JB did not like to have bad thoughts of Lorna at all, he never did. He had given her many more chances than any other good Tracker he had to deal with, and why she was stuck in his head like a completely rusty nail but he did not let it surrender. He liked to think that he had torn her off to something, written in a little way and elsewhere, that would mark her destiny. JB believed, that the comparison with Gary Cooper in The Hanging Tree was not so blurred. First, because some Westerners still liked it, because there was so much out there, signs so tiny that they could not even be visible to certain beetles, which Lorna had the duty to decipher. If it had been for him, he would take it long before, in short, to say, he would start the tracks when she was still a child, or something like that. There was something in her that escaped her all. When he was a boy it was a feeling of holding a horse in the lazo, but not having done the nod to tighten around the horse’s neck. It was a feeling, though he usually hated that kind of words. For him everything must be concreteness and dedication. The reading of the tracks was. But she had looked at her before in the picture and then through the lenses of her big glasses, and had – yet- the feeling she could be up to. It was about finishing it, everything here. Of course, it would take time, and after all it was some investment, but he would do it. And so she had taken it with her. He had thought of everything, or perhaps somehow, he always wanted it. The more she was holding her and the more she understood that there was much, much to sift. In short, it was a workmanship, it was like training a dog who until the day before was in the midst of coyotes. He was not exactly younger, and certainly the distances, and some weights, had led him to slow down every movement, to weigh everything. Did she make her cry? You can bet that he did. She had eradicated everything she had learned, in her own right, almost right, and had thrown her away. She had looked at her for a long time without telling her anything. He had forced her to lie down on the ground to see it better.He had left her alone at night and then even at dawn, and then beyond, because she had to learn. Just because she had to learn the art of tracking properly. And there was much more. Would he  help her? No, no, it should not be helped at all. She had to understand that each step would cost her a lot. To get people out of hell is sweating, he repeated it repeatedly. Yet she had something she had not found in anyone else. In short, something unusual, unpopular. Discontent was a term he personally hated. And he hated it because it was all that others had turned out to be. What had passed through her head when she realized she was receiving worse treatment than others was hard to say. It seemed as if they always fly large birds over her head, as she was invited to spend hours beside a trace. – It is the only way to learn – he repeated it repeatedly. His voice, that clenched passage he had never thought of correcting simply because – he did not care at all – had become somehow the passage of hours, and more than an hourglass, or an odometer, or call it as you would like, seemed like a flush Of a windmill that is still incredibly still standing.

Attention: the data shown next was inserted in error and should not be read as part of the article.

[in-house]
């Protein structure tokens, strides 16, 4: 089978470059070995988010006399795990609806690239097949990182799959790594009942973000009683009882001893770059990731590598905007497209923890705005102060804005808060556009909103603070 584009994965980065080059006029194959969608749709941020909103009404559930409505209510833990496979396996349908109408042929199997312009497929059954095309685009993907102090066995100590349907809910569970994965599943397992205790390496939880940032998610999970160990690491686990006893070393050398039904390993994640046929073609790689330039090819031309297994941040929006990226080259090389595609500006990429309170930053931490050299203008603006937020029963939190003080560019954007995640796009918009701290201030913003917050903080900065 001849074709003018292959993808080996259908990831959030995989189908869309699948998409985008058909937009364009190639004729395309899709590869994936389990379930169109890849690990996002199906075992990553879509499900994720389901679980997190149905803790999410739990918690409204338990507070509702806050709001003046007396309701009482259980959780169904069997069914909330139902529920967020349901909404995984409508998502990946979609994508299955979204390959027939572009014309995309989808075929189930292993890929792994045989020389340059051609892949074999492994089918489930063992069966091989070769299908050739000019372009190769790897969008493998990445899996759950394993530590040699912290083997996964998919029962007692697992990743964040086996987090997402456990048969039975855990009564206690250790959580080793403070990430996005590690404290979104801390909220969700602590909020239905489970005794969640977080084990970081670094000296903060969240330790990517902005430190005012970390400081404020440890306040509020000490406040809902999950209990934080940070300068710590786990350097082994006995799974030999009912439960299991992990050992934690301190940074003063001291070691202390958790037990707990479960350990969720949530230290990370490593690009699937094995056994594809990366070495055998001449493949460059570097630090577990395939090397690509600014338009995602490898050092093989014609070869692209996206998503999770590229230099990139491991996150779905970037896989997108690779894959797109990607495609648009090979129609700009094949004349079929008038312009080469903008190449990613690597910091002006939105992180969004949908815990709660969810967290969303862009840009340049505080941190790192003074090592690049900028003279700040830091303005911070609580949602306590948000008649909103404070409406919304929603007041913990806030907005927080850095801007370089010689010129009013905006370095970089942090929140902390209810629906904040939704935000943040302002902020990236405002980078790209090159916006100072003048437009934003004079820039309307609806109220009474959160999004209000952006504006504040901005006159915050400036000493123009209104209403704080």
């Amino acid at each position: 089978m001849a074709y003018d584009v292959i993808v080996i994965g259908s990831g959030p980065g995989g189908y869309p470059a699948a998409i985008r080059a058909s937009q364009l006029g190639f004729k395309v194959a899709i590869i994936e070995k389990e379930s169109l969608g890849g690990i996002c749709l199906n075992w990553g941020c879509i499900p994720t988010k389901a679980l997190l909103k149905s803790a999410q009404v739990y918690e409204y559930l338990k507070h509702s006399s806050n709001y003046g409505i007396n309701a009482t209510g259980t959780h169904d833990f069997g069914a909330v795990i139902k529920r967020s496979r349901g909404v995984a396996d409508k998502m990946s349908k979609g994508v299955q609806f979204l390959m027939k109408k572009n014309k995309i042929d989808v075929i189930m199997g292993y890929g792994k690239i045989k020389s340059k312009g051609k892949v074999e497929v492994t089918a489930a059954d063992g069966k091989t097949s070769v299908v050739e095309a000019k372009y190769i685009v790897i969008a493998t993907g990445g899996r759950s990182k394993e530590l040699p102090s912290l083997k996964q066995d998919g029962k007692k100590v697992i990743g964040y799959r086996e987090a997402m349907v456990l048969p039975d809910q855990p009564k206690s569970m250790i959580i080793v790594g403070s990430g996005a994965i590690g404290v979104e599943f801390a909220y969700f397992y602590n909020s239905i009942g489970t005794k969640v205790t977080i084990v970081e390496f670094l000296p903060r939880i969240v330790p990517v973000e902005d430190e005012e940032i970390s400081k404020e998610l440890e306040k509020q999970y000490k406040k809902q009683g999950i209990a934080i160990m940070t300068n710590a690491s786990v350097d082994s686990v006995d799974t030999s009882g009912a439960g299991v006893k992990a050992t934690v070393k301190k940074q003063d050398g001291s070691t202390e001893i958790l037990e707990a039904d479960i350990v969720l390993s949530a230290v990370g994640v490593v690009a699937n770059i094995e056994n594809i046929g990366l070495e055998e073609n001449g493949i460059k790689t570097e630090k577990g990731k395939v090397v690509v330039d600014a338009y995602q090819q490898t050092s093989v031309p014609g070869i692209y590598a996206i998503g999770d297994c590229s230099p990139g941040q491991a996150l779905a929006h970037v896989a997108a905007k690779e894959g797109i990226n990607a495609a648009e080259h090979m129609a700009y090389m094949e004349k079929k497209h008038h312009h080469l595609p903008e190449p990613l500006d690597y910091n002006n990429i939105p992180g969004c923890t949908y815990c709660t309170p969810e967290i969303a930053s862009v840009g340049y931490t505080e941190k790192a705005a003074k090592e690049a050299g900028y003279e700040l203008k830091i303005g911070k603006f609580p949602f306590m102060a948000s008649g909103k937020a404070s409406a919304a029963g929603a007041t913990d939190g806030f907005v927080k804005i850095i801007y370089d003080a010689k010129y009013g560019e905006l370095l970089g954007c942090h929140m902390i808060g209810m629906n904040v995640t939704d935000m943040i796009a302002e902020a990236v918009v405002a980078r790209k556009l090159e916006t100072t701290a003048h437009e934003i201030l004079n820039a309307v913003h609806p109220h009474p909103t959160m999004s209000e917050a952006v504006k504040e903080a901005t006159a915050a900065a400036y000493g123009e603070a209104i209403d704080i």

We can only tell you that he had decided it was worth it. That was what kept thinking even when he felt more tired than her, yet the light did not dare to drop. Those minutes passed under the sun straight, an implacable sky you would have said, under which many others before and after had given up. It was just like driving a wagon on its shoulders that lost all four wheels, yet there is nothing else to say about this. Then, suddenly – perhaps not too far beyond his expectations – she had become like a small mechanism. He liked to say she saw, recorded and followed, not even a videocassette player of the latest model or something like that. That evolution was like to put wings, it was a no longer crawling. In fact, she was making her crawl, and she liked to see her do it – it was application, devotion, it was mud on the eyelids. It was to identify every small sign and call it by its name; and yet, it was to follow uninterruptedly, because of that, of an unstoppable pursuit, like the scalloping of the hooves that squeaked on the earth for centuries. Or at least, something like that. Each time he thought of the tracks, he was thinking of something poetic, but he could not give a precise name. A moment before he heard that he had ready-made words, the right ones, and it seemed to him that no one was able to describe exactly what he was feeling, and for years now. She was with her with the same story. Maybe he deserved some encouragement, but his lips were worse than an extreme period of drought. So she just looked at her and turned her head on the other side.